"Maybe he wants to try two turns, so in the next two or three weeks, if we have a mile, a mile and a 16th here in Oaklawn, I think we're going to try two turns with him. …. Even being by Maclean's Music, he's a horse that is physically made more like a two-turn horse than a sprinter. So I think he's shown us enough where we should be able to get a good position going two turns and then maybe get the job done and get on the Derby trail. But we still are far from that. He still has to step up the game again."
Great Escape is a son of Midnight Storm who is listed at 175-1 by Circa and 200-1 by Caesars at William Hill. After breaking his maiden in September, he finished ninth in the Breeders' Futurity (G1) in October.
"He got a really, really rough trip in the Futurity. He got banged around pretty hard, actually got a pretty nasty cut on his left foot. Two years old – 90 percent of the field was coming from a one-turn race, and we all know how it goes. Everybody's playing to the front runner, and somebody's got to take back and jump the fence. Well we were one of them. So, you know, he ended up being banged around pretty hard. And you know, those 2-year-olds, they're not used to that. He can take a lot out of that.
"So he didn't show that day, but we still are high on the horse. We're giving him 30 days or 45 days and he's back galloping at WinStar – should be on his way to us in the next 10 days. So he will be a horse we can look at coming back in mid-February. ... We can find may an allowance or if he he shows us something good enough where we want to come back in a points race, we wouldn't be scared to do that. But, one by one, let's start first getting back with us and then go from there."
Camp David is a 2-year-old Pioneerof the Nile colt who broke his maiden on third try in a 1 1/16-mile off-the-turf race at Keeneland in October – "good enough and fast enough where the ownership decided to give him a little break and kind of regroup with him and bring him back down here.
"The question with him was we felt like in a one-turn race he was good enough. He didn't win, got beat a couple lengths, but he always has been a horse giving us the indication he wants two turns. So even though the race came off the turf, we decided to go ahead and run him because we can run him two turns. And he won pretty nicely – 47 flat the first half and put pressure on the leader all the way around and took over. The kind of horse he does the minimum in the morning … so he he could have won going away, maybe better. But then the race came back fast enough where we're happy with the numbers. And we decided to give him a break and then give him a chance to be a good horse."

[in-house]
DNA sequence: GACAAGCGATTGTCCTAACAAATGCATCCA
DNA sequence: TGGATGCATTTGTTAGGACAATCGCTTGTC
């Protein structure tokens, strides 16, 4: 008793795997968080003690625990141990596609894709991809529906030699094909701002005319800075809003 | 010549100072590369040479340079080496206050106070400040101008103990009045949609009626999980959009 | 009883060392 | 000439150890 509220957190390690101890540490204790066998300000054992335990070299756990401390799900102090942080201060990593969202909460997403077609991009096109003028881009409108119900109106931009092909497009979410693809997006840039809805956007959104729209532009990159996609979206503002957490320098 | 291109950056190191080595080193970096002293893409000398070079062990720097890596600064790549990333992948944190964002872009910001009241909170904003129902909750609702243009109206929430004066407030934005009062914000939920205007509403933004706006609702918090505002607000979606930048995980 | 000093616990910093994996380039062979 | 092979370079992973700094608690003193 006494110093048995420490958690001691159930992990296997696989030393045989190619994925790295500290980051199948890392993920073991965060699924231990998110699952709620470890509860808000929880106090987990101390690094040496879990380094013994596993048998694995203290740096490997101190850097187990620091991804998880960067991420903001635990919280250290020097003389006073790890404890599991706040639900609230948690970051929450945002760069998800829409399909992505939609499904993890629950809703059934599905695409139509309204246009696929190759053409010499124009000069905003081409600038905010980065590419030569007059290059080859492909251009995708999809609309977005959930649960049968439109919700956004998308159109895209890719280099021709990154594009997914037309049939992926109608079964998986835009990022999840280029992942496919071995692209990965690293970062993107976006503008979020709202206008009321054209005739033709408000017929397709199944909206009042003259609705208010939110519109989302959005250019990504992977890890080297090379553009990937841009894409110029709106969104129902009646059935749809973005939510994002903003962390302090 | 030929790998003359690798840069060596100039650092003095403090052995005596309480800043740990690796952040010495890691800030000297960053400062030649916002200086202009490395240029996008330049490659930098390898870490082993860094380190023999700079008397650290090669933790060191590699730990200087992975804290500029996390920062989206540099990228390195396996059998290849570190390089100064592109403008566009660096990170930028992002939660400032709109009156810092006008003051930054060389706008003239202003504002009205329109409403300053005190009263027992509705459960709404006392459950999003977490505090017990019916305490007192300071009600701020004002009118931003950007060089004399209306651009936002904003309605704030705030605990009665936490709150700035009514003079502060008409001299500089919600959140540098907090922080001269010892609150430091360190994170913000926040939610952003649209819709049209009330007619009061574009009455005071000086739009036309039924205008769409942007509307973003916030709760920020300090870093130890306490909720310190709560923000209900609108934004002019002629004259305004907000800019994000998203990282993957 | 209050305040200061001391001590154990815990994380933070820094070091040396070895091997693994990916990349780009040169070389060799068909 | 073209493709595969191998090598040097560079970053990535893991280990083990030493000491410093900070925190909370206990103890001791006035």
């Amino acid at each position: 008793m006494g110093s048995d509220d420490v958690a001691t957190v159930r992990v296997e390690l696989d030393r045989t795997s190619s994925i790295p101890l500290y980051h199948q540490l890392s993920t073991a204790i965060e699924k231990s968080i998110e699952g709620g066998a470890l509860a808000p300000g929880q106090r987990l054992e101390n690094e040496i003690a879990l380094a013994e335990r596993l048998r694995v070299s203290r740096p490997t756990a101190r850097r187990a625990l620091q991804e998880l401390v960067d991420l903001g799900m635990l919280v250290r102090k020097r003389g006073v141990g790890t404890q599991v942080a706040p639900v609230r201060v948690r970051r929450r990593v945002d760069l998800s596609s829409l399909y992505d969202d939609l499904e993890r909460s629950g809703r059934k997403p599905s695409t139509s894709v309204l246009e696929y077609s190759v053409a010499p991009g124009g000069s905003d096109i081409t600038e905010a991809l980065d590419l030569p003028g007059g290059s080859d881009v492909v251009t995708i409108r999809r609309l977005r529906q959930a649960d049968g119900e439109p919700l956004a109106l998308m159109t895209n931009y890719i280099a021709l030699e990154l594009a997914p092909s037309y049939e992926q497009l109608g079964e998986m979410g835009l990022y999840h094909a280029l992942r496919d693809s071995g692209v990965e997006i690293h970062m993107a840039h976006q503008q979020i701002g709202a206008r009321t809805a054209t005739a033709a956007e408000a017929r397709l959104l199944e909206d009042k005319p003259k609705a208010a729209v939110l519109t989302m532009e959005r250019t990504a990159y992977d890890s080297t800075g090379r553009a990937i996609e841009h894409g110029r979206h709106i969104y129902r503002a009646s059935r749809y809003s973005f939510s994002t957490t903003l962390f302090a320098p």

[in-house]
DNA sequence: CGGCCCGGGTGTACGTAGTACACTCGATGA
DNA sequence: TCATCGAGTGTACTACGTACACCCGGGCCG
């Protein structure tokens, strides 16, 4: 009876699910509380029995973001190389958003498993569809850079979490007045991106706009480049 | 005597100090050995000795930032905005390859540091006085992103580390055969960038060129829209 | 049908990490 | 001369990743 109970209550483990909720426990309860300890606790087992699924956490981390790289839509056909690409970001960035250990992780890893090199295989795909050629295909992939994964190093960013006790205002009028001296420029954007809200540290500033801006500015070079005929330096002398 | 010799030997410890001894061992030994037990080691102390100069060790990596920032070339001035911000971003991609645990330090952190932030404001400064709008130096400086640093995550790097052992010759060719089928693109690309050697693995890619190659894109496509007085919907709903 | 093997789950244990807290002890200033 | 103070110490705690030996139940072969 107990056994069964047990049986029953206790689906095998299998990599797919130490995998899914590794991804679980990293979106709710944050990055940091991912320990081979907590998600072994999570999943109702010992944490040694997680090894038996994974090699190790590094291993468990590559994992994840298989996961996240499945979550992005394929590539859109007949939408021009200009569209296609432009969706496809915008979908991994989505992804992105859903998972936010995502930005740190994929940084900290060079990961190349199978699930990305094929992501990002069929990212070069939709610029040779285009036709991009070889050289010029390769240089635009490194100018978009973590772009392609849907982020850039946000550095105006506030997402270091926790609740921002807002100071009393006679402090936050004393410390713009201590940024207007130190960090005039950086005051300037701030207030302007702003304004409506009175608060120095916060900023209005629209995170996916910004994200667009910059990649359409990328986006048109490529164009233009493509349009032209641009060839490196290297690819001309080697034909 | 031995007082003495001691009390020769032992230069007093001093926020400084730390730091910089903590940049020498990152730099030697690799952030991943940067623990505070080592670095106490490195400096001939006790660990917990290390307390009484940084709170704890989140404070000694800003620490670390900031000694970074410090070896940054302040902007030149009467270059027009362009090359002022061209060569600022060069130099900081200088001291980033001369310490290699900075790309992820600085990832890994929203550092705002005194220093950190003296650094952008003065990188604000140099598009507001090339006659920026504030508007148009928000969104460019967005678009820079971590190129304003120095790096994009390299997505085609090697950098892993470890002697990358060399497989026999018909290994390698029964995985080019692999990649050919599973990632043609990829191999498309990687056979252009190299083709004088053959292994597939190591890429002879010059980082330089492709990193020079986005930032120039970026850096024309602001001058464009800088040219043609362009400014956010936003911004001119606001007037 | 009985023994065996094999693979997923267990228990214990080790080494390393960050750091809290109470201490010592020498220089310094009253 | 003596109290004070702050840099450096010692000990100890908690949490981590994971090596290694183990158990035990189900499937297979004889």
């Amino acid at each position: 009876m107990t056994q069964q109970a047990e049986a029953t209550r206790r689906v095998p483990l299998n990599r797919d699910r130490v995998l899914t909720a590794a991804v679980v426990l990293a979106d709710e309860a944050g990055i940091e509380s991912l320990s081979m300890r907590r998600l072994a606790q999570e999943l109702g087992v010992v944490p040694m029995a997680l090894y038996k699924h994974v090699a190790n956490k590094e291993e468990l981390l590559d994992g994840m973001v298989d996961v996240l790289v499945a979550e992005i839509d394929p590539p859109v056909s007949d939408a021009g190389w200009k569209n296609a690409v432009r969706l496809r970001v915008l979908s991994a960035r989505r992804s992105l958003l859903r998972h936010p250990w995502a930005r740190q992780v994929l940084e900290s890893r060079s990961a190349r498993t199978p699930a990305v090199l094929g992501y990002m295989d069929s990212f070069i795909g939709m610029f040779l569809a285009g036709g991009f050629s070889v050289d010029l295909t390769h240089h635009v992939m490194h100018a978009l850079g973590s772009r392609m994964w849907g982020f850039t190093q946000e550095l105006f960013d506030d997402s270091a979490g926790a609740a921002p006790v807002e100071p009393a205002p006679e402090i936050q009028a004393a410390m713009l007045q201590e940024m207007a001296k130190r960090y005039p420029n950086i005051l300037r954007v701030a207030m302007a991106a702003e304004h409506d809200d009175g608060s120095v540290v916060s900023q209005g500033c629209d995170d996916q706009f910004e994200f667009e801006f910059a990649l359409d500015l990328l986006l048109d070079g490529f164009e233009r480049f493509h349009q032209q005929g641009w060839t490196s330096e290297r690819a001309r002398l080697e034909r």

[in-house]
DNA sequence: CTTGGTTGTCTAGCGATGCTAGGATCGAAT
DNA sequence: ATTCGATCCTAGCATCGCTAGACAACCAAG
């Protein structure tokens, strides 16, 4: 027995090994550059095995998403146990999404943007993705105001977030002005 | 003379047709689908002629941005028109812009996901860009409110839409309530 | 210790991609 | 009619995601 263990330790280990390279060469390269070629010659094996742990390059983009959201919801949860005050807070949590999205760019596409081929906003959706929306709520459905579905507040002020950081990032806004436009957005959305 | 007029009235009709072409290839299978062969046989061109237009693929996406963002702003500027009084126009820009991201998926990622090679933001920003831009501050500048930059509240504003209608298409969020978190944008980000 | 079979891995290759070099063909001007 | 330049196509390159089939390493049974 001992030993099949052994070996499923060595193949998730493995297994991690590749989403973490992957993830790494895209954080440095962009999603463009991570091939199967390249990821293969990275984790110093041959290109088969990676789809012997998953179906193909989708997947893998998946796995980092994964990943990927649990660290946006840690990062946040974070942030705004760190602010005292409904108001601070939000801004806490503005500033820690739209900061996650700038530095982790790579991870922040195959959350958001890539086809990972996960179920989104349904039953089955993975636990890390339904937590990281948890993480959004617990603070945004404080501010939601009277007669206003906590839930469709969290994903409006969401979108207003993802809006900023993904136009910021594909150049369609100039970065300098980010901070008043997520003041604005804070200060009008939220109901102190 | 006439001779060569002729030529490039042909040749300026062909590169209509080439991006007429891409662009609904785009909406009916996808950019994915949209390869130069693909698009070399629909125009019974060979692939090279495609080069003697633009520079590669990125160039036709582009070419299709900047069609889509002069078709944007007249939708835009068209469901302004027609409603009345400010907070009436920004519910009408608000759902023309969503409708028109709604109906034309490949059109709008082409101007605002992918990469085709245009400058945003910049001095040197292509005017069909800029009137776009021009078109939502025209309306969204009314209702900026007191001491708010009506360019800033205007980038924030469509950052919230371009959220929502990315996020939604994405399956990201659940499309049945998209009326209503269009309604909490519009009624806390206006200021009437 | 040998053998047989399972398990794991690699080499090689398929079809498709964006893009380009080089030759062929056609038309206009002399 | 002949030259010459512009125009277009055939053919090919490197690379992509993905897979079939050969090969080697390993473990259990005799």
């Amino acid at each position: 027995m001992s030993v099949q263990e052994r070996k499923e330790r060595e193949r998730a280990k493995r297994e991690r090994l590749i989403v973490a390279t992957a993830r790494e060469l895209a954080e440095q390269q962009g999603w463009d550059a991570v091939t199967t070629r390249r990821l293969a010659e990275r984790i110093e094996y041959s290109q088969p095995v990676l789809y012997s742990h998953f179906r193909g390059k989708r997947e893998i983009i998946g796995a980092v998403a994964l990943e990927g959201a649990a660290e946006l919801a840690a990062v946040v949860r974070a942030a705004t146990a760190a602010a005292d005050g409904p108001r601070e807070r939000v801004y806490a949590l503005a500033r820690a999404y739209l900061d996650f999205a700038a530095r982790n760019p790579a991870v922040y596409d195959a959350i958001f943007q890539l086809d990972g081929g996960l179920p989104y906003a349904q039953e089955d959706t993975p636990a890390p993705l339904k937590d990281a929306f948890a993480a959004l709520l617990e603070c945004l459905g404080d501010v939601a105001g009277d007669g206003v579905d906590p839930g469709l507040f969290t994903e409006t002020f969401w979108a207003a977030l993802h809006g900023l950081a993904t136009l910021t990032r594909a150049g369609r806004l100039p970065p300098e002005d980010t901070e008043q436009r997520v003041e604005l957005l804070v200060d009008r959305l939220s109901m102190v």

Through their September Farm, Brisset and his wife, Brooke Baker, own a share of Western River, a full brother to 2016 Belmont Stakes and Arkansas Derby (G1) winner Creator. He has not broken his maiden in three starts, but he finished second by a nose to Brad Cox's Ready to Purrform last out at Ellis Park.
Western River's last two starts were on turf, and they were "sneaky good," Brisset said. "He should have won (last out). He got beat a nose – actually, his nose was in front of the wire before and after the wire and at the wire, he got beat a nose. We just decided to give him some time. And we could have sent him to Turfway and kept him on the Tapeta and he could maybe end up on turf forever. We just felt like, with the fact he's a full brother of Creator, we just felt like he could maybe have a chance here too. So he's just been galloping with us and start to breeze in two weeks or so. But he could be a horse could develop to be a good horse. We hope so anyway."
Brisset said that if there was a disappointment in 2021, other than the "weekly ups and downs," it was that he was unable to win a graded stakes with Crystal Ball, a 4-year-old Malibu Moon filly who has been retired to become a broodmare. She has a career record of 11: 4-2-2, but the closest she came in six graded-stakes starts was second in both the Coaching Club American Oaks (G1) and the Locust Grove (G3) – the latter by a neck to Shedaresthedevil in September.
"Physically, she's maybe one of the best looking mare I've ever been around physically. She's absolutely drop-dead gorgeous. … That mare would have really, really deserved to win a graded stakes."